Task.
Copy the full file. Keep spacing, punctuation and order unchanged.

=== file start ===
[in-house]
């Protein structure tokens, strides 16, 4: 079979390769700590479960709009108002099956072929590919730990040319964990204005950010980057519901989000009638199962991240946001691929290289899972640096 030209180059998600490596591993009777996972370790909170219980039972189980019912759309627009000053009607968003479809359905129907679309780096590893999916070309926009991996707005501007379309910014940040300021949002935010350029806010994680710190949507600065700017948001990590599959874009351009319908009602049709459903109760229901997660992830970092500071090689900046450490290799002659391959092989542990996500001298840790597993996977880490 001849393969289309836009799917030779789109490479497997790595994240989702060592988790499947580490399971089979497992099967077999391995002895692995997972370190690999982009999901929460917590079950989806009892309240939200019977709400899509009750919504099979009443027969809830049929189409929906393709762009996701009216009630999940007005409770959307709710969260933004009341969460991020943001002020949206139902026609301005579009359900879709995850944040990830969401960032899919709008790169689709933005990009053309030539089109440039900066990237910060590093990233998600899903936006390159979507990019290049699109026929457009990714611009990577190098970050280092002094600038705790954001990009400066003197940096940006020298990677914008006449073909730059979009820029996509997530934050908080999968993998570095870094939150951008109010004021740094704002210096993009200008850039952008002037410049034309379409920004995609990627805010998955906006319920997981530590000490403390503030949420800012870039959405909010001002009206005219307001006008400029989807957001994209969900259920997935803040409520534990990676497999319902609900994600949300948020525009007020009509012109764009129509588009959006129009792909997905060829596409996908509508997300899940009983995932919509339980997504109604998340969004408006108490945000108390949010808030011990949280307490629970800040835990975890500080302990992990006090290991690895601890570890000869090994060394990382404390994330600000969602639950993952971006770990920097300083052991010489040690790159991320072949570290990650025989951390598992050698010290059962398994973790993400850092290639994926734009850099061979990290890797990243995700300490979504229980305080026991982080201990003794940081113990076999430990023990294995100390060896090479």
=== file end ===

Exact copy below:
[in-house]
């Protein structure tokens, strides 16, 4: 079979390769700590479960709009108002099956072929590919730990040319964990204005950010980057519901989000009638199962991240946001691929290289899972640096 030209180059998600490596591993009777996972370790909170219980039972189980019912759309627009000053009607968003479809359905129907679309780096590893999916070309926009991996707005501007379309910014940040300021949002935010350029806010994680710190949507600065700017948001990590599959874009351009319908009602049709459903109760229901997660992830970092500071090689900046450490290799002659391959092989542990996500001298840790597993996977880490 001849393969289309836009799917030779789109490479497997790595994240989702060592988790499947580490399971089979497992099967077999391995002895692995997972370190690999982009999901929460917590079950989806009892309240939200019977709400899509009750919504099979009443027969809830049929189409929906393709762009996701009216009630999940007005409770959307709710969260933004009341969460991020943001002020949206139902026609301005579009359900879709995850944040990830969401960032899919709008790169689709933005990009053309030539089109440039900066990237910060590093990233998600899903936006390159979507990019290049699109026929457009990714611009990577190098970050280092002094600038705790954001990009400066003197940096940006020298990677914008006449073909730059979009820029996509997530934050908080999968993998570095870094939150951008109010004021740094704002210096993009200008850039952008002037410049034309379409920004995609990627805010998955906006319920997981530590000490403390503030949420800012870039959405909010001002009206005219307001006008400029989807957001994209969900259920997935803040409520534990990676497999319902609900994600949300948020525009007020009509012109764009129509588009959006129009792909997905060829596409996908509508997300899940009983995932919509339980997504109604998340969004408006108490945000108390949010808030011990949280307490629970800040835990975890500080302990992990006090290991690895601890570890000869090994060394990382404390994330600000969602639950993952971006770990920097300083052991010489040690790159991320072949570290990650025989951390598992050698010290059962398994973790993400850092290639994926734009850099061979990290890797990243995700300490979504229980305080026991982080201990003794940081113990076999430990023990294995100390060896090479």